October 2, 2016
Dallen Willis is the very picture of the kind of farmer who is committed to conserving the Ogallala Aquifer. This is his third harvest working with his uncle, Tom Willis, and they are working out a transition plan to help him buy land of his own, expand into livestock operations, and move toward being the next generation to farm in Finney County. He and his wife are expecting their first child and already know the baby is a boy.
NEXT GENERATION: Dallen Willis was combining sorghum on his family's farm in Finney County in late September. He said this field was combined early because of increasing sugarcane aphid pressure even though it was a little wet. He is working on a farm ownership transition plan with his uncle, Tom Willis.
This makes it only natural that he would join his uncle, other farmers, businesses and governmental agencies in a public/private partnership effort to collect definitive evidence of which water conservation technology systems provide the best results in full-scale farming operations.
"I grew up on a dryland wheat farm in Montana," he said. "I had three brothers and a little sister and I have very fond memories of being out in the fields with my dad and my brothers. I want my children to grow up with those kinds of memories and I feel really lucky that my uncle was able to offer me an opportunity to make that happen."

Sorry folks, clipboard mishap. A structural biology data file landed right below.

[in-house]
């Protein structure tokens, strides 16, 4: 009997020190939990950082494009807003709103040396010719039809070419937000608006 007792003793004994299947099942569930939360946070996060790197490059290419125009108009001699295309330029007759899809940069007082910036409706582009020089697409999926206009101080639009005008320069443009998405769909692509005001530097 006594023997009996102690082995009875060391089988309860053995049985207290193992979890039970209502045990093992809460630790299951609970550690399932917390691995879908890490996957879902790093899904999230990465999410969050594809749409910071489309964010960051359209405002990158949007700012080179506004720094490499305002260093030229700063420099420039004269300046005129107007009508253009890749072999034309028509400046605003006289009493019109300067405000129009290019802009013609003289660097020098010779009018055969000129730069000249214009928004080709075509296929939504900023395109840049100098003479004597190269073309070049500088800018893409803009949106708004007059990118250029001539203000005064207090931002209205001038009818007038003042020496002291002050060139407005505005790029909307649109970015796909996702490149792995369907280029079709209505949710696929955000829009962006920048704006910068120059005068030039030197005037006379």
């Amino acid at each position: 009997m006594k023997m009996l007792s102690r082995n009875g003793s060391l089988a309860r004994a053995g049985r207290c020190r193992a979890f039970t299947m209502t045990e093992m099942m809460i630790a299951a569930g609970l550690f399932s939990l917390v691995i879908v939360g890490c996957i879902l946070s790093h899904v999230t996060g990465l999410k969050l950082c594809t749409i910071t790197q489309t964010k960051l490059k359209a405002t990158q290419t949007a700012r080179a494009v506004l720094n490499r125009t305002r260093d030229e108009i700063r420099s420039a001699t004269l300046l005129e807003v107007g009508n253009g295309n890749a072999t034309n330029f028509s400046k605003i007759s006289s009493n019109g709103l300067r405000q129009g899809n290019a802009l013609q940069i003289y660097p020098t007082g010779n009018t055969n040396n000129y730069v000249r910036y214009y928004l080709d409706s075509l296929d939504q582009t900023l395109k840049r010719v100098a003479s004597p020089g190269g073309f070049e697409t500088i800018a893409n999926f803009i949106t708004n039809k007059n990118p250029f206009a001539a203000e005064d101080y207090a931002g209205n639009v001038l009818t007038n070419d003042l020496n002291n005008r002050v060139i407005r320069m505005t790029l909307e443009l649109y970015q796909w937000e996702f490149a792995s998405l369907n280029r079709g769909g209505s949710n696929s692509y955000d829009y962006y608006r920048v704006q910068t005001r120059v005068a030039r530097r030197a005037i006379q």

One thing that could prevent that happy future is the decline of the Ogallala Aquifer which provides the irrigation water that sustains farming in the region. Without irrigation, the land loses significant value and the dryland crops that can be grown are worth less than irrigated crops.
Willis said his dad left Montana when he was 16 to unite with other family members in northern Utah. Meanwhile, his dad's brother, Tom Willis, was forging a new frontier in Kansas.
HARVEST TIME: Finney County farmer Dallen Willis harvests grain sorghum on his farm in late September.
Tom Willis, who has a long history in agriculture and agribusiness, came to Kansas because of his involvement as manager of the white wheat program for General Mills, where he worked for 16 years. He went on to become CEO of the Right Co-op at Wright and lead a re-organization there. At the end of his tenure with Right Co-Op, he became CEO of Conestoga Energy Partners, which owns ethanol plants in Liberal, Garden City and Lewelland,Texas.
Earlier in his career he worked in the area of grain risk management with both JR Simplot Company and Columbia Grain International. He served as President of the Montana Grain Elevator Association, and as a board member of the Idaho Feed and Grain Association. He was a founding Director for AV Energy, LLC and is currently serving on the National Grain and Feed Association and Biofuels committee.
"He's always interested in new crops and new technologies and I'm kind of the same way," Dallen Willis said. "We make a good team. I feel like this is my farm. He explains his thought process to me and helps me understand the decisions he makes and how hard he works to make sure they are good for the farm and good for the family. I'm really lucky to get to benefit from the lessons he's learned."
Related Story: Preserving the Ogallala starts with innovation, reseach
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